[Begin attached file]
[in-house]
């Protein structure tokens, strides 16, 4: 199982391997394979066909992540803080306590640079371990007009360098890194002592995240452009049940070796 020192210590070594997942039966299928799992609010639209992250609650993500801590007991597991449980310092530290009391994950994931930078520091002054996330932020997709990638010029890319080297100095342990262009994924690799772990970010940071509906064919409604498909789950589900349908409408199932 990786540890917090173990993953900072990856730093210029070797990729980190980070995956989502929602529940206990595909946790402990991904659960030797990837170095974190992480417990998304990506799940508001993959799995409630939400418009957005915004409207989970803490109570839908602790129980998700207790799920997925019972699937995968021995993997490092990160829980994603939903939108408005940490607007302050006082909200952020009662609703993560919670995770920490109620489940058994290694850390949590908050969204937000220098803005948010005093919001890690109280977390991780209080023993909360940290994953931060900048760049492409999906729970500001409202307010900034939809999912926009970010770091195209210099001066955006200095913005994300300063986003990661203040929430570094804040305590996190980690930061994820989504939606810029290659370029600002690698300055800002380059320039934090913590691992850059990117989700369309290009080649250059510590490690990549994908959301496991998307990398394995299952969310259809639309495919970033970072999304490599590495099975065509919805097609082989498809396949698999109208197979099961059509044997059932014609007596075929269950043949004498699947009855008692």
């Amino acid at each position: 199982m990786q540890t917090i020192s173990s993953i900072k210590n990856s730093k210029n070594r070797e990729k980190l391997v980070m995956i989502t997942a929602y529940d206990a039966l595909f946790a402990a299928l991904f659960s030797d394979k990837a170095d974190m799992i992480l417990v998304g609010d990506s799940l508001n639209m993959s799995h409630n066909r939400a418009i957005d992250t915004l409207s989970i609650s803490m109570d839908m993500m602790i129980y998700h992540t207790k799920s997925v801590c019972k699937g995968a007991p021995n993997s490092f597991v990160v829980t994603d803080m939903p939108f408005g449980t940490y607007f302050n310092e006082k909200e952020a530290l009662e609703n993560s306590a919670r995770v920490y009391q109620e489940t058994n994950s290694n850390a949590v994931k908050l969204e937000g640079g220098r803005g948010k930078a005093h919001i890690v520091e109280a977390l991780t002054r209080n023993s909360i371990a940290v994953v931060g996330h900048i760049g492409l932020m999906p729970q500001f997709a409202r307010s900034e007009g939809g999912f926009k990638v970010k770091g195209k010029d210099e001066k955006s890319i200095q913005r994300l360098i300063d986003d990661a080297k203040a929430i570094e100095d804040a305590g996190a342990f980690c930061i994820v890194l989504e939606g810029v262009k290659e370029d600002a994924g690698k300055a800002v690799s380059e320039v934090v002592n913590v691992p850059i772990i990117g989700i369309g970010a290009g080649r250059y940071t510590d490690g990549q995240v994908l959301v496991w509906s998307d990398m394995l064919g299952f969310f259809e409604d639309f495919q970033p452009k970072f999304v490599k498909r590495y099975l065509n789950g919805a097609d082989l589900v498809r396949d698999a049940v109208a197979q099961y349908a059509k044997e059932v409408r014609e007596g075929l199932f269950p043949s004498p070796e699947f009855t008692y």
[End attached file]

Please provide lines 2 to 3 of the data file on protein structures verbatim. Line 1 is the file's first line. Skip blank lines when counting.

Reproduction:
């Protein structure tokens, strides 16, 4: 199982391997394979066909992540803080306590640079371990007009360098890194002592995240452009049940070796 020192210590070594997942039966299928799992609010639209992250609650993500801590007991597991449980310092530290009391994950994931930078520091002054996330932020997709990638010029890319080297100095342990262009994924690799772990970010940071509906064919409604498909789950589900349908409408199932 990786540890917090173990993953900072990856730093210029070797990729980190980070995956989502929602529940206990595909946790402990991904659960030797990837170095974190992480417990998304990506799940508001993959799995409630939400418009957005915004409207989970803490109570839908602790129980998700207790799920997925019972699937995968021995993997490092990160829980994603939903939108408005940490607007302050006082909200952020009662609703993560919670995770920490109620489940058994290694850390949590908050969204937000220098803005948010005093919001890690109280977390991780209080023993909360940290994953931060900048760049492409999906729970500001409202307010900034939809999912926009970010770091195209210099001066955006200095913005994300300063986003990661203040929430570094804040305590996190980690930061994820989504939606810029290659370029600002690698300055800002380059320039934090913590691992850059990117989700369309290009080649250059510590490690990549994908959301496991998307990398394995299952969310259809639309495919970033970072999304490599590495099975065509919805097609082989498809396949698999109208197979099961059509044997059932014609007596075929269950043949004498699947009855008692």
């Amino acid at each position: 199982m990786q540890t917090i020192s173990s993953i900072k210590n990856s730093k210029n070594r070797e990729k980190l391997v980070m995956i989502t997942a929602y529940d206990a039966l595909f946790a402990a299928l991904f659960s030797d394979k990837a170095d974190m799992i992480l417990v998304g609010d990506s799940l508001n639209m993959s799995h409630n066909r939400a418009i957005d992250t915004l409207s989970i609650s803490m109570d839908m993500m602790i129980y998700h992540t207790k799920s997925v801590c019972k699937g995968a007991p021995n993997s490092f597991v990160v829980t994603d803080m939903p939108f408005g449980t940490y607007f302050n310092e006082k909200e952020a530290l009662e609703n993560s306590a919670r995770v920490y009391q109620e489940t058994n994950s290694n850390a949590v994931k908050l969204e937000g640079g220098r803005g948010k930078a005093h919001i890690v520091e109280a977390l991780t002054r209080n023993s909360i371990a940290v994953v931060g996330h900048i760049g492409l932020m999906p729970q500001f997709a409202r307010s900034e007009g939809g999912f926009k990638v970010k770091g195209k010029d210099e001066k955006s890319i200095q913005r994300l360098i300063d986003d990661a080297k203040a929430i570094e100095d804040a305590g996190a342990f980690c930061i994820v890194l989504e939606g810029v262009k290659e370029d600002a994924g690698k300055a800002v690799s380059e320039v934090v002592n913590v691992p850059i772990i990117g989700i369309g970010a290009g080649r250059y940071t510590d490690g990549q995240v994908l959301v496991w509906s998307d990398m394995l064919g299952f969310f259809e409604d639309f495919q970033p452009k970072f999304v490599k498909r590495y099975l065509n789950g919805a097609d082989l589900v498809r396949d698999a049940v109208a197979q099961y349908a059509k044997e059932v409408r014609e007596g075929l199932f269950p043949s004498p070796e699947f009855t008692y």